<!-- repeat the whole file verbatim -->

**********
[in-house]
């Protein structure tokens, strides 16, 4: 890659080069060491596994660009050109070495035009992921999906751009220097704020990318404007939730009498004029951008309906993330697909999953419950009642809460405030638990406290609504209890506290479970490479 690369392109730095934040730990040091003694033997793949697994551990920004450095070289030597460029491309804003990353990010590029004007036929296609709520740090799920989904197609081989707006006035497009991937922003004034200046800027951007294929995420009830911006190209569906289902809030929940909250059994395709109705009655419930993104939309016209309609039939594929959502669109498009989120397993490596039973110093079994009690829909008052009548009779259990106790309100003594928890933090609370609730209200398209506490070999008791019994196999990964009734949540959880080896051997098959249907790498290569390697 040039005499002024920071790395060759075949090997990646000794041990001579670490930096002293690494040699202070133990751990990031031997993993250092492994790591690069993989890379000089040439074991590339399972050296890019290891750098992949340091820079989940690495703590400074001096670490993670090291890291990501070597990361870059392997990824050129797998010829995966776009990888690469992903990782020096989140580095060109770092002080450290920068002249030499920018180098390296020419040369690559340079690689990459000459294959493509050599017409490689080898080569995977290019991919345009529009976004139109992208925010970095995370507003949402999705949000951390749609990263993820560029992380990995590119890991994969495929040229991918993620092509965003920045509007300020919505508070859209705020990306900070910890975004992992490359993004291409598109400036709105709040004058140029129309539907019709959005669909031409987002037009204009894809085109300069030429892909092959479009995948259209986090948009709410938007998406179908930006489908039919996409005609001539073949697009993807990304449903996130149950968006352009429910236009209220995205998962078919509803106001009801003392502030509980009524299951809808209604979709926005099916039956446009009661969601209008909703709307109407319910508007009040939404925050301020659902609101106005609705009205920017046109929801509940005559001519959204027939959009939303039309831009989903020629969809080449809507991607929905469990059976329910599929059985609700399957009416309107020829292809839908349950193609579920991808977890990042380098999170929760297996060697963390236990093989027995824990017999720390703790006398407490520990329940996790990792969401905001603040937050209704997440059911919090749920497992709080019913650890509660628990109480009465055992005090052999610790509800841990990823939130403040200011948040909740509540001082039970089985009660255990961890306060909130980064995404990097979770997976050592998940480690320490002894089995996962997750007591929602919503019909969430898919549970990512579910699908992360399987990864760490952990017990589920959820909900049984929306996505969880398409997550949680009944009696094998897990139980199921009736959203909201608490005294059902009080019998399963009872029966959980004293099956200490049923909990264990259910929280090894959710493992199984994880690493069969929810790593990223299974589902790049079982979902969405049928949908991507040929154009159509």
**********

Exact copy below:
[in-house]
């Protein structure tokens, strides 16, 4: 890659080069060491596994660009050109070495035009992921999906751009220097704020990318404007939730009498004029951008309906993330697909999953419950009642809460405030638990406290609504209890506290479970490479 690369392109730095934040730990040091003694033997793949697994551990920004450095070289030597460029491309804003990353990010590029004007036929296609709520740090799920989904197609081989707006006035497009991937922003004034200046800027951007294929995420009830911006190209569906289902809030929940909250059994395709109705009655419930993104939309016209309609039939594929959502669109498009989120397993490596039973110093079994009690829909008052009548009779259990106790309100003594928890933090609370609730209200398209506490070999008791019994196999990964009734949540959880080896051997098959249907790498290569390697 040039005499002024920071790395060759075949090997990646000794041990001579670490930096002293690494040699202070133990751990990031031997993993250092492994790591690069993989890379000089040439074991590339399972050296890019290891750098992949340091820079989940690495703590400074001096670490993670090291890291990501070597990361870059392997990824050129797998010829995966776009990888690469992903990782020096989140580095060109770092002080450290920068002249030499920018180098390296020419040369690559340079690689990459000459294959493509050599017409490689080898080569995977290019991919345009529009976004139109992208925010970095995370507003949402999705949000951390749609990263993820560029992380990995590119890991994969495929040229991918993620092509965003920045509007300020919505508070859209705020990306900070910890975004992992490359993004291409598109400036709105709040004058140029129309539907019709959005669909031409987002037009204009894809085109300069030429892909092959479009995948259209986090948009709410938007998406179908930006489908039919996409005609001539073949697009993807990304449903996130149950968006352009429910236009209220995205998962078919509803106001009801003392502030509980009524299951809808209604979709926005099916039956446009009661969601209008909703709307109407319910508007009040939404925050301020659902609101106005609705009205920017046109929801509940005559001519959204027939959009939303039309831009989903020629969809080449809507991607929905469990059976329910599929059985609700399957009416309107020829292809839908349950193609579920991808977890990042380098999170929760297996060697963390236990093989027995824990017999720390703790006398407490520990329940996790990792969401905001603040937050209704997440059911919090749920497992709080019913650890509660628990109480009465055992005090052999610790509800841990990823939130403040200011948040909740509540001082039970089985009660255990961890306060909130980064995404990097979770997976050592998940480690320490002894089995996962997750007591929602919503019909969430898919549970990512579910699908992360399987990864760490952990017990589920959820909900049984929306996505969880398409997550949680009944009696094998897990139980199921009736959203909201608490005294059902009080019998399963009872029966959980004293099956200490049923909990264990259910929280090894959710493992199984994880690493069969929810790593990223299974589902790049079982979902969405049928949908991507040929154009159509």